We are aware of one Texas hospital which has offered to waive deductibles and coinsurance for a large self-funded employer group plan. Can a Texas hospital legally do this? Are self-funded ERISA plans exempt?

Waive Deductible Co-Pay

Consulting Firm Proves Medical Providers Will Compete For Your Business

Tuesday, January 11th, 2011

While health care costs are literally burning up dollars, many employers see only two answers: reduce benefits or increase premiums. The professionals at GM&A offer a real alternative. By creating a custom network for you, we will substantially reduce employer and employee’s medical costs and not change benefits!

GM&A is a team of genuine medical insiders. We have over a century of combined experience in the areas of hospital administration, medicine, nursing and medical insurance.

We’ve been helping employers and their employees for ten years. We put our expertise to work for you. We can develop custom networks that are uniquely suited to any geographical region and/or employee needs, as well as offer consulting service, auditing, or fully insured products. Through a combination of substantive negotiations with providers and vigilant plan monitoring, we are able to produce immediate and long-term reductions in you medical costs. Again, this is without changing current employee benefits.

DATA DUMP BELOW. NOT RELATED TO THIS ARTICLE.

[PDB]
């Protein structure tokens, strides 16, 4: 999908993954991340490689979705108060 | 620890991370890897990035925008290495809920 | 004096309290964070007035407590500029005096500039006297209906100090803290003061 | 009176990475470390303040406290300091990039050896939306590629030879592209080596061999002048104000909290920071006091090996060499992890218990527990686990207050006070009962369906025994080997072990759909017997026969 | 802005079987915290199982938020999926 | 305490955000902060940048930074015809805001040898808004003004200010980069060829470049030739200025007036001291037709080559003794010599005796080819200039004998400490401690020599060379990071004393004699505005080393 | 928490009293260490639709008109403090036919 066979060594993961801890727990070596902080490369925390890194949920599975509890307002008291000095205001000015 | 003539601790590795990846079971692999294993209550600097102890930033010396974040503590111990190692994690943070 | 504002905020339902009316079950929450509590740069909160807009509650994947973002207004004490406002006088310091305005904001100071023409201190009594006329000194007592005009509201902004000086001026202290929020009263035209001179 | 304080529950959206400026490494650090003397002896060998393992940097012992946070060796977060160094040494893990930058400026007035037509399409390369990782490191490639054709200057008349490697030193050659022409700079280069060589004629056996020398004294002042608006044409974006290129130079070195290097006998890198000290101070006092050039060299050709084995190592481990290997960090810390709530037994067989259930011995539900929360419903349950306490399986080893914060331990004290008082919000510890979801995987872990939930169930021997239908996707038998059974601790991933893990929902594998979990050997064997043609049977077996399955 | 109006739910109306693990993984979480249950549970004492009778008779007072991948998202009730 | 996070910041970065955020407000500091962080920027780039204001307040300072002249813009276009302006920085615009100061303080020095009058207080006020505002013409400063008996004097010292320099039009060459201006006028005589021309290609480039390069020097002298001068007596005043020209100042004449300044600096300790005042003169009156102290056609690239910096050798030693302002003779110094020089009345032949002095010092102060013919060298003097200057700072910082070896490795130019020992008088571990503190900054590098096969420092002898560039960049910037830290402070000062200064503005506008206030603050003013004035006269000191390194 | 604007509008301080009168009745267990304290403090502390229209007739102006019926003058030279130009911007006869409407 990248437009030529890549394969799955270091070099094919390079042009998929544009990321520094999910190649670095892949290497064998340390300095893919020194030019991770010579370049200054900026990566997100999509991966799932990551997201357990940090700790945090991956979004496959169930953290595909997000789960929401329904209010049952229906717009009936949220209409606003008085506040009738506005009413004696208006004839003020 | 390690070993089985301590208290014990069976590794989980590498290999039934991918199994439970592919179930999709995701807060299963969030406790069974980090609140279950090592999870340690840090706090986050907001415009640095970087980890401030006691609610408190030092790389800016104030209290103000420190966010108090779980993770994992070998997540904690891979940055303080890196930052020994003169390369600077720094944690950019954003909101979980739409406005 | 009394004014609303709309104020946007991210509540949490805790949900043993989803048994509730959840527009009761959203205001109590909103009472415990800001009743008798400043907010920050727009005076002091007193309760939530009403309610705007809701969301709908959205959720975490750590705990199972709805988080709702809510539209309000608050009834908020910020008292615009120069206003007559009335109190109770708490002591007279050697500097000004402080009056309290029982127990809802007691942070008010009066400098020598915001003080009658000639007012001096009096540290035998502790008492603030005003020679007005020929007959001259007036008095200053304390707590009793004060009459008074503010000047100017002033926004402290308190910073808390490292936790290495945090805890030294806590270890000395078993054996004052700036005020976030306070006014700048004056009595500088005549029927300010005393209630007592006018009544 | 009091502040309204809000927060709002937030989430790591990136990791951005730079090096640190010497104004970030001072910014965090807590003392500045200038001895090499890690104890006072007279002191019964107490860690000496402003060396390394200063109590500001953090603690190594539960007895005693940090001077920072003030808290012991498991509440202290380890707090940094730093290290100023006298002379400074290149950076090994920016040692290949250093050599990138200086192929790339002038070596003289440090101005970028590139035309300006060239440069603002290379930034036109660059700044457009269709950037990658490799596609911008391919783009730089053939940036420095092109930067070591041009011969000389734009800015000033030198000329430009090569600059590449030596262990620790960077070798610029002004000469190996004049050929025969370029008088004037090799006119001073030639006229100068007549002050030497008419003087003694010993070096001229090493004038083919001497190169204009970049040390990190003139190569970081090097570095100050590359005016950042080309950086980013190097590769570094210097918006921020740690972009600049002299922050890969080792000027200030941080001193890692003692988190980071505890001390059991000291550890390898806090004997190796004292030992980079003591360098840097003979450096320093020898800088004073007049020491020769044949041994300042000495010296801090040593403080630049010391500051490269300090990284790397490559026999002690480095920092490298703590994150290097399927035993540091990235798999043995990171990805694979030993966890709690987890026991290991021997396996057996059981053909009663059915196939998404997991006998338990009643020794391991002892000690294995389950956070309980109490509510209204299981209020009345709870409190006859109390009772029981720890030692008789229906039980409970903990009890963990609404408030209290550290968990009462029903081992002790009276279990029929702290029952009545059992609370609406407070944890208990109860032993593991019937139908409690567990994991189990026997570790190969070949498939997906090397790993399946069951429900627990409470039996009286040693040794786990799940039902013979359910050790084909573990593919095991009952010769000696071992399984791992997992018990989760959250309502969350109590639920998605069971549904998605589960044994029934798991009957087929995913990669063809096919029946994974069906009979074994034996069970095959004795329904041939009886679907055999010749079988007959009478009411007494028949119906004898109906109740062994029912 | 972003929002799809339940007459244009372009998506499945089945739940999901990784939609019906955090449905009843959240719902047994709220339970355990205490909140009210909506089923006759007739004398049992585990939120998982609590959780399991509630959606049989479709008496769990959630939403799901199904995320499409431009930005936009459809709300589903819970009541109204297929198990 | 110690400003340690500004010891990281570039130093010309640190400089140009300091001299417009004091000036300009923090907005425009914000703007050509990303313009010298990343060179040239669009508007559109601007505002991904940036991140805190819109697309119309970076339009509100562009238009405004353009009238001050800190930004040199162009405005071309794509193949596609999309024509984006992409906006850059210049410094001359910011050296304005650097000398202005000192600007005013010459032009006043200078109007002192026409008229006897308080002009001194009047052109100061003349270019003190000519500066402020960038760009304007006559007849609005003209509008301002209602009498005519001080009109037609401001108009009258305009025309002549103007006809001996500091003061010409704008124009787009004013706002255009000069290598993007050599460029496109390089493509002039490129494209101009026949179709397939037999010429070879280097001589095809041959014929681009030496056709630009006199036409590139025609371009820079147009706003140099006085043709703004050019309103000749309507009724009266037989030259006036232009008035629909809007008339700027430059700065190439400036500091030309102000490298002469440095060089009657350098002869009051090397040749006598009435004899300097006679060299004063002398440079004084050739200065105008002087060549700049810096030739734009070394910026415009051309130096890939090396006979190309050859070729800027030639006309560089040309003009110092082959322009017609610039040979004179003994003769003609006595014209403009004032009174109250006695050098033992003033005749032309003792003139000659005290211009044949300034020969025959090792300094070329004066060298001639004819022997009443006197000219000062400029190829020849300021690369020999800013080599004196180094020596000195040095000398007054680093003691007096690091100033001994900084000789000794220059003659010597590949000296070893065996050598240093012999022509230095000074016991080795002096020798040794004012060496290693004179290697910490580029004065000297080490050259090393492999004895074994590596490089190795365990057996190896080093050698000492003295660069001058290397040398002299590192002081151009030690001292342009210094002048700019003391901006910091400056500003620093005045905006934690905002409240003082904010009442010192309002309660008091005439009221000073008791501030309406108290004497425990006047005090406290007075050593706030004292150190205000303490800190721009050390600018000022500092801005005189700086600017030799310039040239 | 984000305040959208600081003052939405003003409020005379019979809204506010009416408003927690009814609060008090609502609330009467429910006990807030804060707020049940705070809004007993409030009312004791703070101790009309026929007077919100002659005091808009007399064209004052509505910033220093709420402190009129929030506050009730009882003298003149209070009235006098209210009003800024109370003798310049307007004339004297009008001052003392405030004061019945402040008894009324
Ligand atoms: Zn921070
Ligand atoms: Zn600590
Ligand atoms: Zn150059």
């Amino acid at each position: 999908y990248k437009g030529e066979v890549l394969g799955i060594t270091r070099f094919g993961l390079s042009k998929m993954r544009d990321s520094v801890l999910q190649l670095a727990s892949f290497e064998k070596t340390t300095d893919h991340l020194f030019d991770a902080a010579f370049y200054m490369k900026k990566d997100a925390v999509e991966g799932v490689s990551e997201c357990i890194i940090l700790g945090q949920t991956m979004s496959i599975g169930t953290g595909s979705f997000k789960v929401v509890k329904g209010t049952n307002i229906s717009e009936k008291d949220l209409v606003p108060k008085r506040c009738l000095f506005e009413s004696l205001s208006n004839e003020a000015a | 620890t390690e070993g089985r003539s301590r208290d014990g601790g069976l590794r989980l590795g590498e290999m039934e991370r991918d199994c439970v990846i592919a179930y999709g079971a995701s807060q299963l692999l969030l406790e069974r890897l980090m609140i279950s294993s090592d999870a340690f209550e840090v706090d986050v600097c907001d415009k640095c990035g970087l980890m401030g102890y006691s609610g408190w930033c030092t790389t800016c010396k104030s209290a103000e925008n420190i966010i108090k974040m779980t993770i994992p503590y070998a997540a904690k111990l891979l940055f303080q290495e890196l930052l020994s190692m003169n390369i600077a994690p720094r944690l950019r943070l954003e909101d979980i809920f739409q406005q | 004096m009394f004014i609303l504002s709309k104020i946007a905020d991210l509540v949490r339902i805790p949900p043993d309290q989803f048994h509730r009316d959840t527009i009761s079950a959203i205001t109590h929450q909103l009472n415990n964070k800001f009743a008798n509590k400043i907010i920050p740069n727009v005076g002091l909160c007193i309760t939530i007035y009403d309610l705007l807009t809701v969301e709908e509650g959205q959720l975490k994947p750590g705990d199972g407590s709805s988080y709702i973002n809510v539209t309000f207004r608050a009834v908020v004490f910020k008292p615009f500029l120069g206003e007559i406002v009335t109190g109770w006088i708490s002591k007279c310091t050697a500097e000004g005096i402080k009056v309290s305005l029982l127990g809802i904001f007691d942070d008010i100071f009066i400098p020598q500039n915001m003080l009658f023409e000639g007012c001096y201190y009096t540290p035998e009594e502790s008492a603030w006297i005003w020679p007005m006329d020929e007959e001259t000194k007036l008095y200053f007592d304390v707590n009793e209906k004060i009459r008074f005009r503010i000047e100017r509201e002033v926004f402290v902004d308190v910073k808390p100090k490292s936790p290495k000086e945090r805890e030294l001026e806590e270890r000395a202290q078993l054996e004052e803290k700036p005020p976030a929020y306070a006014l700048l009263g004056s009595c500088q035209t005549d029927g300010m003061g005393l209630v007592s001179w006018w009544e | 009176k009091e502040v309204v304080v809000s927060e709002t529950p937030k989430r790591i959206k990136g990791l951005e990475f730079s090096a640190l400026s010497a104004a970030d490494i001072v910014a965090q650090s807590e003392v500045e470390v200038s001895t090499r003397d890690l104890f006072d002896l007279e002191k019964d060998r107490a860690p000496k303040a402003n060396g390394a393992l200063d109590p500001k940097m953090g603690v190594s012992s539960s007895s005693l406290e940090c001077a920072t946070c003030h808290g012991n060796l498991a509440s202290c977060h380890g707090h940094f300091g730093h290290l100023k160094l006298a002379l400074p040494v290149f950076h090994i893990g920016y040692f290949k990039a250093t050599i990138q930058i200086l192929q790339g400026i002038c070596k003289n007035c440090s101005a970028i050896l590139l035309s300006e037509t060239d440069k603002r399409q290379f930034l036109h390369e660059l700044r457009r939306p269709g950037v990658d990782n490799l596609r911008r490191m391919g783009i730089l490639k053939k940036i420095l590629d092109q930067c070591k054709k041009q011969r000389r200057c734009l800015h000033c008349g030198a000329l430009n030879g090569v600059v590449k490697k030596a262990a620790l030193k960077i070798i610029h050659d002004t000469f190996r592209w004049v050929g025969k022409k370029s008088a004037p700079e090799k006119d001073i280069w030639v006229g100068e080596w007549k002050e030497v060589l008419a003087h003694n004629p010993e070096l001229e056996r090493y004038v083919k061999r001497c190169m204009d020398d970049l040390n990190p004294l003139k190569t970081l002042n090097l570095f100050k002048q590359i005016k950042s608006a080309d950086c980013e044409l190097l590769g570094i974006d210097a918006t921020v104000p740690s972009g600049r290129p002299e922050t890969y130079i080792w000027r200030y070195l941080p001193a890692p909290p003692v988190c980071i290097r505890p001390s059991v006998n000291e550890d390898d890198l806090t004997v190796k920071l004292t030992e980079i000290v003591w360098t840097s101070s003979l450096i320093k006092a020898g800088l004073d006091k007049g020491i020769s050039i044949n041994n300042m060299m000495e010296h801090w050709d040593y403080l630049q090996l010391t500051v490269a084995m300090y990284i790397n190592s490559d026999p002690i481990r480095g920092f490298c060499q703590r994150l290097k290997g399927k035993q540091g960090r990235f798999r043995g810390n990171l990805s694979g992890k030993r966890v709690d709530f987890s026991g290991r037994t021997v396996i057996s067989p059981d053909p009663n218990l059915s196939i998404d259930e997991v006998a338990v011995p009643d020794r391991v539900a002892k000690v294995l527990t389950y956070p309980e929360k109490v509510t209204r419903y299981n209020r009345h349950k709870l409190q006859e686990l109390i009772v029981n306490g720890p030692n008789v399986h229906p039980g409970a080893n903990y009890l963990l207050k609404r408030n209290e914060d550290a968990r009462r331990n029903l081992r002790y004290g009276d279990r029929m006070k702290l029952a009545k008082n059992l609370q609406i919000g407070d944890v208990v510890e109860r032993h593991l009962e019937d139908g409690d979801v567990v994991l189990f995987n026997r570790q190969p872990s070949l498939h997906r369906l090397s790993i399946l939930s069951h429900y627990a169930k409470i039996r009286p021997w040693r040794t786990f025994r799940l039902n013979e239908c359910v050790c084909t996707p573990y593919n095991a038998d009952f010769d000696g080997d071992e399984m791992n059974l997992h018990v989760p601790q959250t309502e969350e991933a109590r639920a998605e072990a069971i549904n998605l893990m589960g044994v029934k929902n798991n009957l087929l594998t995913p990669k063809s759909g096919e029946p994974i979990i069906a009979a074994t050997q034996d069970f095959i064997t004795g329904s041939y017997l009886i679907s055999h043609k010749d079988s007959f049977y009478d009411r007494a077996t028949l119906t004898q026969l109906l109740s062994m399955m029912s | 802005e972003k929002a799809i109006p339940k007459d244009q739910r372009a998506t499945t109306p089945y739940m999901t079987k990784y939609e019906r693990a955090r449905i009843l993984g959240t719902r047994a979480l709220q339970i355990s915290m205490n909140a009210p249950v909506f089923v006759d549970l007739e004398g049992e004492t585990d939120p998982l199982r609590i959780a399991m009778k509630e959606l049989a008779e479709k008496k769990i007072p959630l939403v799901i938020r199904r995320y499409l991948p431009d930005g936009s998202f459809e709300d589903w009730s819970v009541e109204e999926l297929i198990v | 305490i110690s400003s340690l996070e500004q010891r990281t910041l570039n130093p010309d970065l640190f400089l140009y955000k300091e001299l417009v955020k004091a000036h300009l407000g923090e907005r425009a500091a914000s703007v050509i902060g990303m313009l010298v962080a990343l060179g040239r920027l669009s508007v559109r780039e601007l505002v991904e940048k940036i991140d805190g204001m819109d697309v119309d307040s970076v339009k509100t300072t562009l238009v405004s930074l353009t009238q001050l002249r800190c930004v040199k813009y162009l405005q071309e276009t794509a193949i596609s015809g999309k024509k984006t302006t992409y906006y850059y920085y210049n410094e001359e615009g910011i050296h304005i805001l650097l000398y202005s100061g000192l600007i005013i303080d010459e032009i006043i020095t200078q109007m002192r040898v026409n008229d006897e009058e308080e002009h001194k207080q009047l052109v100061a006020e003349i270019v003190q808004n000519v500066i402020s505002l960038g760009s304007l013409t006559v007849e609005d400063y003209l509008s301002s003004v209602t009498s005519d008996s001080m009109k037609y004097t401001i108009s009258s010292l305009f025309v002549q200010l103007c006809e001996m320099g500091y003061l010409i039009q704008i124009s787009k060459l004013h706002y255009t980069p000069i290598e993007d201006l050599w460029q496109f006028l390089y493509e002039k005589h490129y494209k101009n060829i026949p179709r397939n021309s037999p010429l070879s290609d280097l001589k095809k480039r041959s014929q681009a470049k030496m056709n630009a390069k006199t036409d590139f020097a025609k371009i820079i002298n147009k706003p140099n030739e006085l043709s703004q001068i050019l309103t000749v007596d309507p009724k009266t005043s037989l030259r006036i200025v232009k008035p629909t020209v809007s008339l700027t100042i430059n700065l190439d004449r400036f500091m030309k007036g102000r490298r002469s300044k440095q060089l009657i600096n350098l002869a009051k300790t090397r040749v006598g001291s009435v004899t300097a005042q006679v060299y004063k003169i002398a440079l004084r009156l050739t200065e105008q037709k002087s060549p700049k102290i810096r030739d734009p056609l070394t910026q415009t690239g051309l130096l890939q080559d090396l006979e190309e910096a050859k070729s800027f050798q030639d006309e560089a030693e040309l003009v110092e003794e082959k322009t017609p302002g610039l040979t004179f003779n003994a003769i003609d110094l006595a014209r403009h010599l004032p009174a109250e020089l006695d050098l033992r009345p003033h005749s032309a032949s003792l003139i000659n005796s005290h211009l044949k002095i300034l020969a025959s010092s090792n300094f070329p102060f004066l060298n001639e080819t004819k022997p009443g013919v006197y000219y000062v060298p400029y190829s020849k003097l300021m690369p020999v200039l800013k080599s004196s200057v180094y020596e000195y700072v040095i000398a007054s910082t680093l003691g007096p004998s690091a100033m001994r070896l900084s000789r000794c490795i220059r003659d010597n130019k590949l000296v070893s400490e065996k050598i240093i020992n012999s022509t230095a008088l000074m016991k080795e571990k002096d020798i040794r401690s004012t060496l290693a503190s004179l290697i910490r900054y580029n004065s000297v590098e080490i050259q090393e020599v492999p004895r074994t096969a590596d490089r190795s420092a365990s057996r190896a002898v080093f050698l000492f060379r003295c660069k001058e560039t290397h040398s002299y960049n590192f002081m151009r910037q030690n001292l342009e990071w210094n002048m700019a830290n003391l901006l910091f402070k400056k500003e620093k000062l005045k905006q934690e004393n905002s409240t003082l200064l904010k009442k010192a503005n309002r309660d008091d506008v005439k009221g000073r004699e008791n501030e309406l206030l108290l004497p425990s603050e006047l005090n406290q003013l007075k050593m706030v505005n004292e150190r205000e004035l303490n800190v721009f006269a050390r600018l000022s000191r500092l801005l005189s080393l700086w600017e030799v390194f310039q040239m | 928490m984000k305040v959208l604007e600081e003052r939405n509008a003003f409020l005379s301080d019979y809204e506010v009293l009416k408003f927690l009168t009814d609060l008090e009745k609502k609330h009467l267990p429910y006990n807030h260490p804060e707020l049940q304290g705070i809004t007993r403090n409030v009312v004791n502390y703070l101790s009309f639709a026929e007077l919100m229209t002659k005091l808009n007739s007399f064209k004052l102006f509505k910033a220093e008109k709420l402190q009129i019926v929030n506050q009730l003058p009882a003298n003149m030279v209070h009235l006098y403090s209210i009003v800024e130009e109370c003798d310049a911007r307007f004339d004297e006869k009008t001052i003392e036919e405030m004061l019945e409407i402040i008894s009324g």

– 5301 Knickerbocker Road, Suite 100, San Angelo, TX 76904 | (325) 224-3245 –

Editor’s Note: For more information go to

Update: Medical Community Gifts Another $2.2 Million to the Brownsville Independent School District

Sunday, January 9th, 2011

According to recent media reports the Brownsville Independent School District has “saved” another $2.2 million by changing from the HealthSmart PPO network last year to the Texas True Choice PPO network. (Up from $6.8 million reported in October – see previous posting below) If true, the Brownsville medical community should be applauded. 

But has the BISD really “saved” money this year due to the change in PPO networks? Are office visit charges cheaper? Have the two local hospitals reduced their Charge Master pricing? Are prescription drugs cheaper too?